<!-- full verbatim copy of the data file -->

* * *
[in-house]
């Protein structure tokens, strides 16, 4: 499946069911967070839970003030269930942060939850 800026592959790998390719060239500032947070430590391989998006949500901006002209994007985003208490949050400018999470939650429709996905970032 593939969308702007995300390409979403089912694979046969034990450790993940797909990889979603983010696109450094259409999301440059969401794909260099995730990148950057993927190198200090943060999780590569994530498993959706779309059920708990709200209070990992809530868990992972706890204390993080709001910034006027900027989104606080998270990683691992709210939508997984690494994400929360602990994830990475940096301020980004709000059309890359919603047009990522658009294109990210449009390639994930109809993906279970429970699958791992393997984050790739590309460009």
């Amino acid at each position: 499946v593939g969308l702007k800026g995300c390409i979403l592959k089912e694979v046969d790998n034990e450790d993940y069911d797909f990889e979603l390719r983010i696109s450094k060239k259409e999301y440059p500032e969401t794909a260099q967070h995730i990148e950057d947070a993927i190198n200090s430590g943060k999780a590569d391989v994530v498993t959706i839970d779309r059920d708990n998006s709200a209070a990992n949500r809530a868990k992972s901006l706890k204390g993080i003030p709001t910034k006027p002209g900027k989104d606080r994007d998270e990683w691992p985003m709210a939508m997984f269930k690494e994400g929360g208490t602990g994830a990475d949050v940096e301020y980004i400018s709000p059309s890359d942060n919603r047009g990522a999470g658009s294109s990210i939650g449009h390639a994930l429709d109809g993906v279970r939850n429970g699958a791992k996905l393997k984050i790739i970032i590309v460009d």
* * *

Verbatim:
[in-house]
């Protein structure tokens, strides 16, 4: 499946069911967070839970003030269930942060939850 800026592959790998390719060239500032947070430590391989998006949500901006002209994007985003208490949050400018999470939650429709996905970032 593939969308702007995300390409979403089912694979046969034990450790993940797909990889979603983010696109450094259409999301440059969401794909260099995730990148950057993927190198200090943060999780590569994530498993959706779309059920708990709200209070990992809530868990992972706890204390993080709001910034006027900027989104606080998270990683691992709210939508997984690494994400929360602990994830990475940096301020980004709000059309890359919603047009990522658009294109990210449009390639994930109809993906279970429970699958791992393997984050790739590309460009």
């Amino acid at each position: 499946v593939g969308l702007k800026g995300c390409i979403l592959k089912e694979v046969d790998n034990e450790d993940y069911d797909f990889e979603l390719r983010i696109s450094k060239k259409e999301y440059p500032e969401t794909a260099q967070h995730i990148e950057d947070a993927i190198n200090s430590g943060k999780a590569d391989v994530v498993t959706i839970d779309r059920d708990n998006s709200a209070a990992n949500r809530a868990k992972s901006l706890k204390g993080i003030p709001t910034k006027p002209g900027k989104d606080r994007d998270e990683w691992p985003m709210a939508m997984f269930k690494e994400g929360g208490t602990g994830a990475d949050v940096e301020y980004i400018s709000p059309s890359d942060n919603r047009g990522a999470g658009s294109s990210i939650g449009h390639a994930l429709d109809g993906v279970r939850n429970g699958a791992k996905l393997k984050i790739i970032i590309v460009d």